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May 23, 2017
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Posts Tagged ‘Recipe’

Just Five: Red Hot Riplets Chicken Tenders

Monday, May 15th, 2017

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It’s a St. Louis thing, like Provel on pizza and pineapple Vess soda. Not everyone gets it. And that’s OK. Some flavors are just wired into your DNA. Just thinking about Old Vienna Red Hot Riplets and a chocolate malt puts me smack dab into sixth grade again. They’re my version of Proust’s madeleine, and I won’t apologize for it. These chips are spicy as heck and just a little sweet. They are a color rarely found in nature, but proudly preservative free. Note that no additional salt or pepper is added to this recipe. The chips and a little honey are all the flavor you need.

 

Red Hot Riplets Chicken Tenders
4 servings

1½ cups buttermilk
3 Tbsp. honey, plus more for drizzling
14 oz. chicken tenderloins
1 5-oz. bag Old Vienna Red Hot Riplets
½ cup flour

• In a large mixing bowl, whisk together the buttermilk and honey until the honey is dissolved. Add the chicken tenderloins and soak 2 to 3 hours.
• Preheat the oven to 375 degrees. Line a baking sheet with parchment paper.
• In the bowl of a food processor, pulse the chips and flour 5 or 6 times, until a course crumb mixture forms. Pour in a shallow dish.
• Working a few pieces at a time, gently shake the excess buttermilk from the tenders. Dredge in the potato chip mixture until well coated and place on the baking sheet. Repeat with the remaining tenders.
• Bake 20 to 25 minutes, then drizzle with a little honey and serve.

Dee Ryan is a longtime contributor to Sauce Magazine and regularly pens Make This.

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Just Five: Blueberry Rum Slush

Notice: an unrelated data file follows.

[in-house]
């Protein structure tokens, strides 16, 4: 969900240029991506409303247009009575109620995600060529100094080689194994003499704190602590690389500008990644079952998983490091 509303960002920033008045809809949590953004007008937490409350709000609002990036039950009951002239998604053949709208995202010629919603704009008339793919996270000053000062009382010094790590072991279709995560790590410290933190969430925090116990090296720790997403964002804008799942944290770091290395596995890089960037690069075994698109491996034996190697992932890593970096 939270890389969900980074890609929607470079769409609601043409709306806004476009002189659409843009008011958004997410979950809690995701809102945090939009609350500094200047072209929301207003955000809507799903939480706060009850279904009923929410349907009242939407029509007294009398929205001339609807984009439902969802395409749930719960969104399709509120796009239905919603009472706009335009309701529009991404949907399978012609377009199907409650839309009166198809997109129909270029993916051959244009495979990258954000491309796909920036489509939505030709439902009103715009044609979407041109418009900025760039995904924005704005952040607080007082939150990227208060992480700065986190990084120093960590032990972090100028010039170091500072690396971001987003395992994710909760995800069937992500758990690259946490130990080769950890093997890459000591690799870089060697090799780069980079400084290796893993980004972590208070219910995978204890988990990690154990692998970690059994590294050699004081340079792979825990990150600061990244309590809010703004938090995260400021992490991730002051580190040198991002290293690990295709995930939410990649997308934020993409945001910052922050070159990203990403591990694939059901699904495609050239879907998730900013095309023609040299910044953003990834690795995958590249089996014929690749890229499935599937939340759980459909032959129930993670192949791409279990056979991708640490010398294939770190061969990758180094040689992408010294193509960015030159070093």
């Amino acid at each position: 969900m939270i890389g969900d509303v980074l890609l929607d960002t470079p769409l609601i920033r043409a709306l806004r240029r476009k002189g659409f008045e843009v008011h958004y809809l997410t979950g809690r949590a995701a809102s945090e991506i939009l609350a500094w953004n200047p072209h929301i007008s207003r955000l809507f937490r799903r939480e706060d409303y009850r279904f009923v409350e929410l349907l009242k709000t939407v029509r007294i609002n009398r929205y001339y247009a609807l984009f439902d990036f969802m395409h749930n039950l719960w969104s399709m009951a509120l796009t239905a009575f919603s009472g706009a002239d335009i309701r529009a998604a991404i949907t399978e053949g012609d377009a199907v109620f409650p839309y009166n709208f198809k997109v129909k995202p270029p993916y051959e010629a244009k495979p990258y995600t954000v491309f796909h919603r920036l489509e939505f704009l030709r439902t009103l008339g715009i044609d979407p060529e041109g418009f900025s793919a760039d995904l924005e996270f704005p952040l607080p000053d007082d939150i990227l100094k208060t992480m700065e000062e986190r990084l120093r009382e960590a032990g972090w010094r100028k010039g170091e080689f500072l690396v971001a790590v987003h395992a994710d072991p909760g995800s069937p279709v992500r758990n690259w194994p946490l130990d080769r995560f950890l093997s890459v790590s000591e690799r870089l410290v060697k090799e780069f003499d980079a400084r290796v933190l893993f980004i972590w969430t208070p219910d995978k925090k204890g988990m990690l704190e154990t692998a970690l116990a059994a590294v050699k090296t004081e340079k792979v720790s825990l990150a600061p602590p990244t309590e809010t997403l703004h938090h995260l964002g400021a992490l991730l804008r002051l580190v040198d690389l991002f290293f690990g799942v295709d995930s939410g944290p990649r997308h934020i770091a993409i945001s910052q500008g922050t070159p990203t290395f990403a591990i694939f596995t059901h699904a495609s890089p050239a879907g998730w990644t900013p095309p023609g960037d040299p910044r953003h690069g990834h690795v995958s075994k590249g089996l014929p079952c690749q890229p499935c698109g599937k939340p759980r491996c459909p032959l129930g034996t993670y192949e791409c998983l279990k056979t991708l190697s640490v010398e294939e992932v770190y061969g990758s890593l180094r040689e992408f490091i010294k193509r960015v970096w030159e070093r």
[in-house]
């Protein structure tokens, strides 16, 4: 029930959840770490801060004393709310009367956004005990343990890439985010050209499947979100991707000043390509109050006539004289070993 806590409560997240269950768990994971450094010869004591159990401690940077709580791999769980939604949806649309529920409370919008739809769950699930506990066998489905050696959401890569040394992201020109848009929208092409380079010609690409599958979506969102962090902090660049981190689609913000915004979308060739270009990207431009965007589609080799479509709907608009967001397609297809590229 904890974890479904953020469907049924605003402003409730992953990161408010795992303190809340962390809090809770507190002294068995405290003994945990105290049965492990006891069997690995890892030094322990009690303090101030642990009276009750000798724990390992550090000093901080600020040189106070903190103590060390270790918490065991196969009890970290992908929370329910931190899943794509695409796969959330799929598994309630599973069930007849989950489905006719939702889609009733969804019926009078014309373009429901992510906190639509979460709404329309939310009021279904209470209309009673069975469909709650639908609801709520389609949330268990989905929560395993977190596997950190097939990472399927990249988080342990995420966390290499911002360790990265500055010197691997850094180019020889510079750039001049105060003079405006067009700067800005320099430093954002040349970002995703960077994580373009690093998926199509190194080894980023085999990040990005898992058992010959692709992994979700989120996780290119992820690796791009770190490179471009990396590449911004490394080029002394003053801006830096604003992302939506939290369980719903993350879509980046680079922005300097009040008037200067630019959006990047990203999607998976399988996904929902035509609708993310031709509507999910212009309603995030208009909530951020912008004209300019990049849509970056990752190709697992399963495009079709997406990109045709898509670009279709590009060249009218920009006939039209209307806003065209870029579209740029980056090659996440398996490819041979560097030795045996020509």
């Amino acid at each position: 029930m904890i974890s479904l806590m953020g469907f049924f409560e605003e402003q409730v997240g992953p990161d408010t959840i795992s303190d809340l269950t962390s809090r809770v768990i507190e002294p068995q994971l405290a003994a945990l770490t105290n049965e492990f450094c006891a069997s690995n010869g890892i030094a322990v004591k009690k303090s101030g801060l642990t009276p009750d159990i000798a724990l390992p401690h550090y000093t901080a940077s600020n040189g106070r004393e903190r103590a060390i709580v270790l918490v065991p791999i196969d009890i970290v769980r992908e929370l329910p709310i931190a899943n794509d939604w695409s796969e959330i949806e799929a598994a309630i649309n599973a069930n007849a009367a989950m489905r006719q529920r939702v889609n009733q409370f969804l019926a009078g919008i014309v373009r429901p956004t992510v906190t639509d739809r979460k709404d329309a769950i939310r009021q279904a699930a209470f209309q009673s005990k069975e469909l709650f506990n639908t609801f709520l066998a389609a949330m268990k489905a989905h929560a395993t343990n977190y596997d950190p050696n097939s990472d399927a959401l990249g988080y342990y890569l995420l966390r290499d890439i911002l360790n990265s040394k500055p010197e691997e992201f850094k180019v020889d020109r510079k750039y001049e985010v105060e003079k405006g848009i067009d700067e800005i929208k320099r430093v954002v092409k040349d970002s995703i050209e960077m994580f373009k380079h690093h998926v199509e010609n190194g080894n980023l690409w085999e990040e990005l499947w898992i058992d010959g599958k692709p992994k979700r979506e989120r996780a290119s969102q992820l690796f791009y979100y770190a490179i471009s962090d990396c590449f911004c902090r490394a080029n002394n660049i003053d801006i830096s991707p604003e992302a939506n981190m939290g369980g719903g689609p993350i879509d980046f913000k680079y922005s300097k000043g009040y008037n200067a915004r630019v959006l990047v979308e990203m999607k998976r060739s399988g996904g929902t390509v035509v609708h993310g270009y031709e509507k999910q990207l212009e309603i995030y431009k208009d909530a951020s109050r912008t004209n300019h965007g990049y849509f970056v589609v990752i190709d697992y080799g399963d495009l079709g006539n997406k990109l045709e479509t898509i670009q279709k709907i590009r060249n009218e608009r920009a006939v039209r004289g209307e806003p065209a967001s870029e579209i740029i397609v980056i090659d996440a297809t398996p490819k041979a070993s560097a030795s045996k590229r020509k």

Just Five: Pork Chop Pepper Confit

 

Just Five: Blueberry Rum Slush

Thursday, May 11th, 2017

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I recently painted myself into a corner. While preparing to teach a cooking class, I added a Blueberry Rum Cocktail to the menu. I hadn’t actually developed the drink yet, but it sounded like something easy to create in five ingredients. And then, well, I forgot about it.

A few weeks before the class, I rushed to create a tasty cocktail. Blueberries. Rum. Three more things – go! I spent a Friday evening, muddling, crushing and pureeing fresh blueberries to get the most out of them. I mixed them with light and dark rum, citrus, lavender, Chambord, soda water, ginger ale, ginger beer… Nothing wowed. The rum overpowered the delicate blueberries. To bring out their intense flavor, they really need to be cooked.

It was time to try something else – blueberry juice. There are a few different blueberry juice blends, but I found a bottle of pure juice (R.W. Knudsen Just Blueberry Juice) at my local grocery, and it packed the blueberry punch I was after. Creme de cassis, a blackcurrant liqueur, gives the drink a little boost, and throwing everything into the blender makes a refreshing, not overly sweet seasonal cocktail.

This recipe took years off of my life and made me question my skills, but I can proudly say that this is a fine drink, my friends. And be careful: they go down easy!

 

Blueberry Rum Slush
4 servings

2 cups ice
2 cups blueberry juice
12 oz. ginger ale
1 cup white rum
½ cup creme de cassis
4 sprigs fresh rosemary to garnish

• Place the ice, blueberry juice, ginger ale, rum and creme de cassis in a blender and blitz until frothy. Pour into 4 large serving glasses.
• Slap the fresh rosemary between your palms to release the oils. Garnish each drink with a rosemary sprig and serve with a straw.

Dee Ryan is a longtime contributor to Sauce Magazine and regularly pens Make This.

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Grilled: Smashed Chicken

Thursday, May 11th, 2017

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A whole bird roasted over an open flame is one of life’s simplest pleasures. This brick-smashed chicken recipe keeps it that way – simple, straightforward and satisfying. Rather than crushing the bird, the heated bricks lock in the flavor and help cook both sides more evenly. The key to this method is indirect grilling following by a swift, controlled sear to crisp the skin over direct medium-low heat. The result: a savory, piping hot chicken with skin so crunchy, it begs to be torn off and enjoyed as an appetizer.